Adviser: Herbert Blau
This study argues that the life poem, an endless form of poetic composition, constitutes what the Russian Formalists called a "literary system," a distinct network of devices, concerns, and practices which interacts in various ways with other literary and cultural systems. As such, the life poem can be distinguished from its most important generic predecessor, the epic, as well as from the related, intersecting system of the long poem. While each poem considered in this study differs widely from other representatives of this system, all of the works are unified by three basic characteristics. First, they replicate, composed in such a way that new formal elements can always be added. Second, they aggregate, incorporating an infinite amount of cultural material. Finally, they navigate, engaging in history as it happens, seeking to comprehend unforeseen and unexpected events through the poetic process. When combined, these three characteristics result in an endless process of composition, a self-modifying and over-expanding poetic text.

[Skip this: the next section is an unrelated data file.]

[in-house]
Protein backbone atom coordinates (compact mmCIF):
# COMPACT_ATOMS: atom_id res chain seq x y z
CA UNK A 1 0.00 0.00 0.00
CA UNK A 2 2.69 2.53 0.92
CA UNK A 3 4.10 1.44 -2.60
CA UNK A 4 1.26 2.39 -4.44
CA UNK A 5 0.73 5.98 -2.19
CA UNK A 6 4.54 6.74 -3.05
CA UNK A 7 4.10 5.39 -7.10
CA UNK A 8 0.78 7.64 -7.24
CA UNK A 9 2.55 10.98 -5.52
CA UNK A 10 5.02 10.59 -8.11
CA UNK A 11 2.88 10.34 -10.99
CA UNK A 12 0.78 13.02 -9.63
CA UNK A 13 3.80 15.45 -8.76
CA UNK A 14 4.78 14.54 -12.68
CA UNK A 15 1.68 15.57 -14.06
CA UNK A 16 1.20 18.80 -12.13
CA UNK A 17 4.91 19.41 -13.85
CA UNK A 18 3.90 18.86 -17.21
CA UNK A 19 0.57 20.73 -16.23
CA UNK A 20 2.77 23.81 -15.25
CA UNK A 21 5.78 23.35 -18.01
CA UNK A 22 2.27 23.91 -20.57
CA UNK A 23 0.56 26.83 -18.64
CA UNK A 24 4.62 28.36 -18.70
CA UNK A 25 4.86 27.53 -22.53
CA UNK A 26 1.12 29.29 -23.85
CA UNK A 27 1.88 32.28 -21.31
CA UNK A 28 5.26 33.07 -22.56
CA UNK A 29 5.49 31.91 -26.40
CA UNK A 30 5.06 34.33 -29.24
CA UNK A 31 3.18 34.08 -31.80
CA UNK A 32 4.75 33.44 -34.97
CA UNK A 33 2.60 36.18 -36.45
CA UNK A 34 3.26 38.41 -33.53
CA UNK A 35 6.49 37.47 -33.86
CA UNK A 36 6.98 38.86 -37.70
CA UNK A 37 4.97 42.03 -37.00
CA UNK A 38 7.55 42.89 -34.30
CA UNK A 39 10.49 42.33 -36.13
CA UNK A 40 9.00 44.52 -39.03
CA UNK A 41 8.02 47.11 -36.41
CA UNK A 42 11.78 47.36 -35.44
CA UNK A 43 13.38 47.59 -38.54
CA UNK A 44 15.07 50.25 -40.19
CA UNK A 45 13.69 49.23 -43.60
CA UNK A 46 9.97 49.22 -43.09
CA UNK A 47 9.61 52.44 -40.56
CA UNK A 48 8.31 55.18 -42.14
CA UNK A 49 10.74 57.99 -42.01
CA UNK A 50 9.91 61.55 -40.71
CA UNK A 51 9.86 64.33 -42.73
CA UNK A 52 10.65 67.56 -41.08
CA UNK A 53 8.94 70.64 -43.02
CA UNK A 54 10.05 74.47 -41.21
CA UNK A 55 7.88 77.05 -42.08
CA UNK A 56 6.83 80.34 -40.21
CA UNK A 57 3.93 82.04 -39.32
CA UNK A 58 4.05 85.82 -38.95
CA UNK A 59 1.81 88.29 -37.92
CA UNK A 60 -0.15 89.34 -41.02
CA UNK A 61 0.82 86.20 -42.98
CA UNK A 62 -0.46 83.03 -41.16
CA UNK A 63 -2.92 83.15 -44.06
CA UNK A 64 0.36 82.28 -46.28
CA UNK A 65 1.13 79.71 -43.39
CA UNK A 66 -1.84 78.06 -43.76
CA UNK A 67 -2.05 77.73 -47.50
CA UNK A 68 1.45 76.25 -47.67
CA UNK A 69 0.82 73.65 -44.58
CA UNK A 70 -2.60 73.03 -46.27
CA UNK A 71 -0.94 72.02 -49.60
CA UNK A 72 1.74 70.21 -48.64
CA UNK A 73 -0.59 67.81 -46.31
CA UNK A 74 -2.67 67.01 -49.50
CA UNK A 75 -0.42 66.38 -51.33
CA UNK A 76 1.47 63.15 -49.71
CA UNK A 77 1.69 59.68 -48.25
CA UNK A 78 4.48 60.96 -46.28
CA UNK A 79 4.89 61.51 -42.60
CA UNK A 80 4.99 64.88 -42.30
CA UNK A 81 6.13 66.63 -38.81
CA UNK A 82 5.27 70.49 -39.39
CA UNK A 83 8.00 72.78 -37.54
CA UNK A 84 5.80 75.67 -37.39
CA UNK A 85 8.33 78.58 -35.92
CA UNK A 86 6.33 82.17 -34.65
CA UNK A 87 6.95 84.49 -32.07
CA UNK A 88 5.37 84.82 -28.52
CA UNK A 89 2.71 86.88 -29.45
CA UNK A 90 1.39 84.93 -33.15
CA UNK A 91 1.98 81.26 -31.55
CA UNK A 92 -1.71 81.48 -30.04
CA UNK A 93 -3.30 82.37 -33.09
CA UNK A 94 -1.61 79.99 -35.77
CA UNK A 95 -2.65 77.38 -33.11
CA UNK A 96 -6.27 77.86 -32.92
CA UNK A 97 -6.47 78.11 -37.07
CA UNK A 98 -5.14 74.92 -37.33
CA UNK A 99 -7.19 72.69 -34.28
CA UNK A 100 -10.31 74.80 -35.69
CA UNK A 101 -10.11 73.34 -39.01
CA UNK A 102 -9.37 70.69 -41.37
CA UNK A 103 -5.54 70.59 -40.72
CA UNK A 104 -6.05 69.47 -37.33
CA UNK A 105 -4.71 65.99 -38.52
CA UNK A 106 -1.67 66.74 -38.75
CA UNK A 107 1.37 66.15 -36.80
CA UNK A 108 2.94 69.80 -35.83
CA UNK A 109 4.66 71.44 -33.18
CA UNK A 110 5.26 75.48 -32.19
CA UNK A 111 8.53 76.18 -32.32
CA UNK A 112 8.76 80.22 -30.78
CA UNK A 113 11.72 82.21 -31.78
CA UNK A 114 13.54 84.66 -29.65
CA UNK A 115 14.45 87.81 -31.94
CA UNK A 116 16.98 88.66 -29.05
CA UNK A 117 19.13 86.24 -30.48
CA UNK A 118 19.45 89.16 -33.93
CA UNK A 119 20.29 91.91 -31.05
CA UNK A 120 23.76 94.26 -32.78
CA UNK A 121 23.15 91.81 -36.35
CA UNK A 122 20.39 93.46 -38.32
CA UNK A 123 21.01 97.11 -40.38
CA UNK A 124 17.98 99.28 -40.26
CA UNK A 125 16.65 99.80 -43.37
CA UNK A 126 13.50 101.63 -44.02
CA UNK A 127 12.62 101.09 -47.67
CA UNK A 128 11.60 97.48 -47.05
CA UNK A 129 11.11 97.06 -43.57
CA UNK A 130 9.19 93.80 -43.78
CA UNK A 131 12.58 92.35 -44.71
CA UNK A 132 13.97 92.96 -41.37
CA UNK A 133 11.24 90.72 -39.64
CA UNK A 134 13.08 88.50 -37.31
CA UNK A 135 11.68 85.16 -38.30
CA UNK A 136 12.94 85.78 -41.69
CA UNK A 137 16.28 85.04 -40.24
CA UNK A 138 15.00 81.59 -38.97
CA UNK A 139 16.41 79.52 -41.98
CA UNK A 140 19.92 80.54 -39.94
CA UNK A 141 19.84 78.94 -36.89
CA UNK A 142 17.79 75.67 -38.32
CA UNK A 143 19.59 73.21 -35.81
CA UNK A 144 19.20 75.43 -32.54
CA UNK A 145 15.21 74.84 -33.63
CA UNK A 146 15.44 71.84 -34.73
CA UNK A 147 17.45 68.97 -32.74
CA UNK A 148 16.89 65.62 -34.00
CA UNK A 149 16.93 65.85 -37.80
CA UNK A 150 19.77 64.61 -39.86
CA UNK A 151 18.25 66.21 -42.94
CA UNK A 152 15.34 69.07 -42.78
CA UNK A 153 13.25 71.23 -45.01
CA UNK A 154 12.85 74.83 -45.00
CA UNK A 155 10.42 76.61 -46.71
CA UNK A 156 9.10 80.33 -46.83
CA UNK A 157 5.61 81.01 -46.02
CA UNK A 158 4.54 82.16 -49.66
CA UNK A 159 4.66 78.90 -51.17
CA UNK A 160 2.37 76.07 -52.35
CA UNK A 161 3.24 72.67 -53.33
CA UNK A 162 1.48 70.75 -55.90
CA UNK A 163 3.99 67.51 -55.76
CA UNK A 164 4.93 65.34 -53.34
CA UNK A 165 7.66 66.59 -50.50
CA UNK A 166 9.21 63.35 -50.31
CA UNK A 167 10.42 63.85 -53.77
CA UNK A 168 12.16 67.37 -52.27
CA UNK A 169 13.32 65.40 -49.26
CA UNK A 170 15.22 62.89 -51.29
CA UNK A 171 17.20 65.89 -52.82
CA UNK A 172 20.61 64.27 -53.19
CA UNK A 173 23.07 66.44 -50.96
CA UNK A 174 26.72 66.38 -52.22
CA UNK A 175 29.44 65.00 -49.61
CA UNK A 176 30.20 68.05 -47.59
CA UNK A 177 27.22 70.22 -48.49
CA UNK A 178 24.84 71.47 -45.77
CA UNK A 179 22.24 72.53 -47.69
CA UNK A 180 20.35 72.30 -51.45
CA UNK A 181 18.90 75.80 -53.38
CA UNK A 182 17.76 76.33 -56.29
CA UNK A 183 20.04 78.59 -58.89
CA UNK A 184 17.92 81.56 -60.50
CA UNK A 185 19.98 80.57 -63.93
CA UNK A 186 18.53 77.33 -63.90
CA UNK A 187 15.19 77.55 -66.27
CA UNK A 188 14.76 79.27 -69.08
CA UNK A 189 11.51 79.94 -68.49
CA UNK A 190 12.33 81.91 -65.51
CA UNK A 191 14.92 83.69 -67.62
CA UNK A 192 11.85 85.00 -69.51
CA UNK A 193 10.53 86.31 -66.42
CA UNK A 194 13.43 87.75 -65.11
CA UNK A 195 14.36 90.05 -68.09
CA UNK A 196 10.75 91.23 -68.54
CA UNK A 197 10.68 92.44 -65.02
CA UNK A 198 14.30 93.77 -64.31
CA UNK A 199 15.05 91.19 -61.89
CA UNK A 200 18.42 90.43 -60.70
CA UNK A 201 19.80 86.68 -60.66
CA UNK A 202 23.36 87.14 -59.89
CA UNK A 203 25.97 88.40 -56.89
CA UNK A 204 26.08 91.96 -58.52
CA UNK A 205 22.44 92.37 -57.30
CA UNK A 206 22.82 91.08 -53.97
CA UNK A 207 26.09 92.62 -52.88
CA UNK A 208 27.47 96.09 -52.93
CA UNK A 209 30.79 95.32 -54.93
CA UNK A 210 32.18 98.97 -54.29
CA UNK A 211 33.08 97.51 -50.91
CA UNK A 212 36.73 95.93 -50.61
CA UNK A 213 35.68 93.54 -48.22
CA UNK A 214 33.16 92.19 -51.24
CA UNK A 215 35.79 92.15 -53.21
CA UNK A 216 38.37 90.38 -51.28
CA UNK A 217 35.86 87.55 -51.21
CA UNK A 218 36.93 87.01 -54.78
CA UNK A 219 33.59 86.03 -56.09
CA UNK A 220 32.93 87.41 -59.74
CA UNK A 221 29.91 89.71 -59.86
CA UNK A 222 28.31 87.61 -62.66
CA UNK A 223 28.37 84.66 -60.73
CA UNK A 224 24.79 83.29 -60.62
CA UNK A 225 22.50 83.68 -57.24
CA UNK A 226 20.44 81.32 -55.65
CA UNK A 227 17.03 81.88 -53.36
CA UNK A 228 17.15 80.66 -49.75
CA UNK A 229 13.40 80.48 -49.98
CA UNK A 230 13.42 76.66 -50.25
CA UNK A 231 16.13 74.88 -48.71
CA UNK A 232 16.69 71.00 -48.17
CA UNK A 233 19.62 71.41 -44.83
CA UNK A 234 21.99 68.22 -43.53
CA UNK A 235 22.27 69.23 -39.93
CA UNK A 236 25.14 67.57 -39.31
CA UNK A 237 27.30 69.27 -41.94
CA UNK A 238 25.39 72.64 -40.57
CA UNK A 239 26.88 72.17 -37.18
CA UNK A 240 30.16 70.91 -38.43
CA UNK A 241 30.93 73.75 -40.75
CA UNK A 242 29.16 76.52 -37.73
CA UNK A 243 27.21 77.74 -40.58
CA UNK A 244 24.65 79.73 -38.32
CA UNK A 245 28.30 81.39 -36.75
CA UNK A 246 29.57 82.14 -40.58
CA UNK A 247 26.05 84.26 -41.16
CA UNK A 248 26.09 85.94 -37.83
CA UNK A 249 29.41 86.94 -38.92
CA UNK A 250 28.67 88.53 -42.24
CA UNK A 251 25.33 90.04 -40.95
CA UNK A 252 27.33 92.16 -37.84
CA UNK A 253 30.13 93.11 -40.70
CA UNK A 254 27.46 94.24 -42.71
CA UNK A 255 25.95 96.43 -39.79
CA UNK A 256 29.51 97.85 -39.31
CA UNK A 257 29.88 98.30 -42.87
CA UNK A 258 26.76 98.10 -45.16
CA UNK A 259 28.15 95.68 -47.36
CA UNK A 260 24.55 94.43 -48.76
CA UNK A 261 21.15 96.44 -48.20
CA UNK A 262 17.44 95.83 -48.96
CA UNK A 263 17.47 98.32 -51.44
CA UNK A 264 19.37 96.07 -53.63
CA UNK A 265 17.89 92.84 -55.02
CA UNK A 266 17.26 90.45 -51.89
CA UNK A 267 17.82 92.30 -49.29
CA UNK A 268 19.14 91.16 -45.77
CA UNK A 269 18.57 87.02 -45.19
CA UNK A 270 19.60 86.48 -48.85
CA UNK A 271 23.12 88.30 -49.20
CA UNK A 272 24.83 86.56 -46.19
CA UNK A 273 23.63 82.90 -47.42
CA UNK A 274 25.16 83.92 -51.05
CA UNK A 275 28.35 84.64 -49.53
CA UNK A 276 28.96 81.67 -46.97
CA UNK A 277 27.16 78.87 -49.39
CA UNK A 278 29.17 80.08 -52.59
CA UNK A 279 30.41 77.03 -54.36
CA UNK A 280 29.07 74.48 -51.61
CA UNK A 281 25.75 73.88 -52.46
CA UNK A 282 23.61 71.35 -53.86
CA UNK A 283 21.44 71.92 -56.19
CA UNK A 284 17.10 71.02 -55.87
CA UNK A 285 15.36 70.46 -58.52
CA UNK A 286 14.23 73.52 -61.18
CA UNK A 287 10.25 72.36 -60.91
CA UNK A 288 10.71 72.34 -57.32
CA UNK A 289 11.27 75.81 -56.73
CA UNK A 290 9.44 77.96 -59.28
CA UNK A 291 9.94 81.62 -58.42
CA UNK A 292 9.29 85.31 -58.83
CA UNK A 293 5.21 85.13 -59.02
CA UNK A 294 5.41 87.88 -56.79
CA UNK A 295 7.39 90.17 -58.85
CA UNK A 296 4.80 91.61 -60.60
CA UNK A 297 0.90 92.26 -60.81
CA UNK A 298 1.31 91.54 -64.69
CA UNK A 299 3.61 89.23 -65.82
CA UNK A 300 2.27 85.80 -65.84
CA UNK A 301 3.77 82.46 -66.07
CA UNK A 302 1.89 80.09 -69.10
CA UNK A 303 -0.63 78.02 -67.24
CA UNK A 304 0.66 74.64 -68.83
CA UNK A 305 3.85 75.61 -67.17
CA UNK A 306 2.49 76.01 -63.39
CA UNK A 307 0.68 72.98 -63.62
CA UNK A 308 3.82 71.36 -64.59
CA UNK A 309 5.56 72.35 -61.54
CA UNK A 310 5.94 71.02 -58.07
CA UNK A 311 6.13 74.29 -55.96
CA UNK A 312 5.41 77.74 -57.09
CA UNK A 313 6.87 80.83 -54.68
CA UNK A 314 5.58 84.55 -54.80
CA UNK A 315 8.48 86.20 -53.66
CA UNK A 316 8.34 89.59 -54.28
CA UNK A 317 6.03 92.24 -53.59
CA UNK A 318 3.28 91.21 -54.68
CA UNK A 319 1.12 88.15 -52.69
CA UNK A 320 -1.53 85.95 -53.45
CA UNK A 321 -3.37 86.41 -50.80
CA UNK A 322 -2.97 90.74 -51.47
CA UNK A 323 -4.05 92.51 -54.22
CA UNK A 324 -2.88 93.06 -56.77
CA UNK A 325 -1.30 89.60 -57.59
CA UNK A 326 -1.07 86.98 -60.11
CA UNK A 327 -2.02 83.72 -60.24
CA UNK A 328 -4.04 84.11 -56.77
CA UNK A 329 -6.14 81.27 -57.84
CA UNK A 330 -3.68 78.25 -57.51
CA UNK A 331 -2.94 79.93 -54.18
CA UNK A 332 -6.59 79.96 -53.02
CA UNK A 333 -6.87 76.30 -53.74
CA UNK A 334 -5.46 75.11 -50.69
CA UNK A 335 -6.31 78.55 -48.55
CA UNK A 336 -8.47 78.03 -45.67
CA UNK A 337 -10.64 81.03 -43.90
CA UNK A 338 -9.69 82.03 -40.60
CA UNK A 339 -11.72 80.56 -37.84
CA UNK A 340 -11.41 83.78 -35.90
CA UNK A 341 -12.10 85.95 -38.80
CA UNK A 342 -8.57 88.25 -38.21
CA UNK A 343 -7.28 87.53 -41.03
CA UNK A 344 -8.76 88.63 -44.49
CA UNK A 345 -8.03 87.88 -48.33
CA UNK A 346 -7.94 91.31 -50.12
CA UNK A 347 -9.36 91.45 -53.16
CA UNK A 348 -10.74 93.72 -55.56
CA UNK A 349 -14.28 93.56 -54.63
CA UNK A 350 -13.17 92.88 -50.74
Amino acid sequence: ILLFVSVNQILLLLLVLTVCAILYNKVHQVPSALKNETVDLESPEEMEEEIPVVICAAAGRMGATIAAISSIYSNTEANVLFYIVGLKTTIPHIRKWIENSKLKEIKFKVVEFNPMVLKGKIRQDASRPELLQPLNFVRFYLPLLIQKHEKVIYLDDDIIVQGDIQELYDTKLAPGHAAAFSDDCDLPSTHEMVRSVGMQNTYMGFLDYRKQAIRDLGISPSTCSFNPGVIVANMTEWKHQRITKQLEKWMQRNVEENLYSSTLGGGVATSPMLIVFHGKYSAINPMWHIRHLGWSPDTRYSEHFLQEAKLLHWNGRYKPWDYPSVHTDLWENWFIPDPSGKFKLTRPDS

The system of the life poem has its roots in William Wordsworth's epic revisions and Walt Whitman's open compositional strategies, the first poets taken up in this study. From there, the evolutions of this practice are traced through modernism, with figures like Ezra Pound and William Carlos Williams, into the middle of the twentieth century with poets like Charles Olson and Robert Duncan. The study ends with a consideration of three contemporary poets. By providing a framework through which the emergence of this discrete system can be identified and traced, this study offers a more precise vocabulary for the critical discussion of modern and contemporary long poetries.